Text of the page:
UK tech industry fears Brexit could be “crippling”
A British vote to leave the EU could have major ramifications for the tech industry. With polls predicting a close result in the ballot on 23 June, many technology companies are fearful that Brexit could damage their business. While some tech leaders favour leaving the EU, the majority would rather stay, worried that an exit could reduce trade potential and limit access to skilled labour from within the EU.
According to figures from Tech London Advocates, a network of some 2,500 technology professionals, 71% of its membership believes that Brexit would make it harder to reach customers in EU countries, and threaten relationships with suppliers based in Europe.
Research from trade body techUK also highlights an industry preference for staying in the EU, with 70% of its tech company members preferring to remain in Europe and only 15% hoping for an exit.
Skills and funding
The biggest fear among Britain’s tech companies is that a withdrawal from the EU will exacerbate the skills shortage in this country. There simply aren’t enough candidates to fill certain technical roles, and the talent pool across the Channel is an attractive reason to stay. There are no visa requirements for EU nationals, and while migration is a concern for many voters, free movement fills vacancies for businesses. The Tech London Associates survey found that 81% of respondents thought that hiring staff from the EU would be more difficult if the UK left.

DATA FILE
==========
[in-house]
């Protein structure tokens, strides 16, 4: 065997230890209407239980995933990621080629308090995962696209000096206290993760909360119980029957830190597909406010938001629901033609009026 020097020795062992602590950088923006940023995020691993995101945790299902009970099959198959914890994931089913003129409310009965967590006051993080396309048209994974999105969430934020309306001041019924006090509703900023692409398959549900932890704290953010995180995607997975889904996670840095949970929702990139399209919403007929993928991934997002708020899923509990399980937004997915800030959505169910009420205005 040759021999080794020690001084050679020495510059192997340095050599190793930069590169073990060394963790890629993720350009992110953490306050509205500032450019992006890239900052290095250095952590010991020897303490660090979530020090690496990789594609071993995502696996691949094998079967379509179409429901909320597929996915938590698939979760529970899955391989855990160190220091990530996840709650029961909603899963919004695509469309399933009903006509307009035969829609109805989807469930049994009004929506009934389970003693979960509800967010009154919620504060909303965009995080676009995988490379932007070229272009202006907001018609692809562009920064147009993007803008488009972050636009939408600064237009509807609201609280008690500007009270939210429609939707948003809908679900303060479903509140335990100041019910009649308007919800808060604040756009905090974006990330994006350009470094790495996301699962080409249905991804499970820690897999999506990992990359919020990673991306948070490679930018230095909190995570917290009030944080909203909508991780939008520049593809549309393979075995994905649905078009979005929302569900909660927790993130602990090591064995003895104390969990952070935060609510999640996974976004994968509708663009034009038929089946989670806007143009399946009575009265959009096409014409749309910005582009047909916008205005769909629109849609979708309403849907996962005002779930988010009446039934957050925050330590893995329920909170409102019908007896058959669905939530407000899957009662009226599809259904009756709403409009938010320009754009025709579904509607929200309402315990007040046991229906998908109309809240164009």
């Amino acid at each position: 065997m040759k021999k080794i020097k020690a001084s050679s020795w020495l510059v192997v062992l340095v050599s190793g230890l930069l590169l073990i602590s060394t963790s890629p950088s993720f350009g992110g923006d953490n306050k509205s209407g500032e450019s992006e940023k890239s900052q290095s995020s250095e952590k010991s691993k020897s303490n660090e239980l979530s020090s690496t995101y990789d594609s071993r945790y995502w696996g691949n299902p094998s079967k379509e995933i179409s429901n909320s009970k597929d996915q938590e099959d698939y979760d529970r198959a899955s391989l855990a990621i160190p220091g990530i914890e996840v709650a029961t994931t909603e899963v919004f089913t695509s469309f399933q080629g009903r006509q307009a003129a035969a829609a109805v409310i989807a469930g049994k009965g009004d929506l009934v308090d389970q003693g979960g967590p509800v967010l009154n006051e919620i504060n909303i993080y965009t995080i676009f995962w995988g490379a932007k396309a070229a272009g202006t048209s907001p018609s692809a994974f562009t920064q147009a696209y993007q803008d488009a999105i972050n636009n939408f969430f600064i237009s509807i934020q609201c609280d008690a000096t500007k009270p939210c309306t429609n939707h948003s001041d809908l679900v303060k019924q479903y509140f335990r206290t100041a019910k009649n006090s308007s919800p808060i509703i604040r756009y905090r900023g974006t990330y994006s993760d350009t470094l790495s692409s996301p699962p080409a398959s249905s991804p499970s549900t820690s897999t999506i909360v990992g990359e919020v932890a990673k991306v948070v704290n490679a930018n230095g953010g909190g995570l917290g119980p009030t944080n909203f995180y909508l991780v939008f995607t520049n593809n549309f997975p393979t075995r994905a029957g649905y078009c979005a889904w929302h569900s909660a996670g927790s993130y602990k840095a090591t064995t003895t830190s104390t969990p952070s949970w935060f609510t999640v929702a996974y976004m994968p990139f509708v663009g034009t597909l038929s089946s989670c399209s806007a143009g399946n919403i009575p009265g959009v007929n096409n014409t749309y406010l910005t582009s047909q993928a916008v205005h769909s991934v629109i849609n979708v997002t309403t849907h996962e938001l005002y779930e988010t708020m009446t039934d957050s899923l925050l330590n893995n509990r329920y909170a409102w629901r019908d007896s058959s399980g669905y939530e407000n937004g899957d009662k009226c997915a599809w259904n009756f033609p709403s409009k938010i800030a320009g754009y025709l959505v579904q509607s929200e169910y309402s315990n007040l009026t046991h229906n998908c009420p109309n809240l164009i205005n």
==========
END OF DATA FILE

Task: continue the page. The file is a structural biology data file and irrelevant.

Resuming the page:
“One company lost £100,000 of funding from a German investor, following the government’s announcement of the referendum.”
“We recently employed a young guy from Lyon,” Rich Pleeth, co-founder of friend-finding app Sup, told Alphr. “We flew him over for the interview and within two weeks he’d moved to London and was working, and that’s because we have this freedom of movement. If we can’t tap into the talent and the funds that are based in Europe, then we’re in a bad place.”
As a startup seeking funding, Pleeth has first-hand experience of the uncertainty the referendum is creating for new companies trying to find investment from Europe. The company lost £100,000 of funding from a German investor, following the government’s announcement of the referendum. “We speak to [fund managers] every day and they say: ‘We love what you’re doing, but we’re not prepared to deploy any capital until after 23 June,” he said.
“People are so nervous – they think that if we stay in Europe the markets will be fine, but if we exit they’ll be unstable; the big thing for markets is stability. For us, as a small business, it could be crippling if we leave Europe. We need to make sure tech startups have as much chance as possible to compete with Silicon Valley.”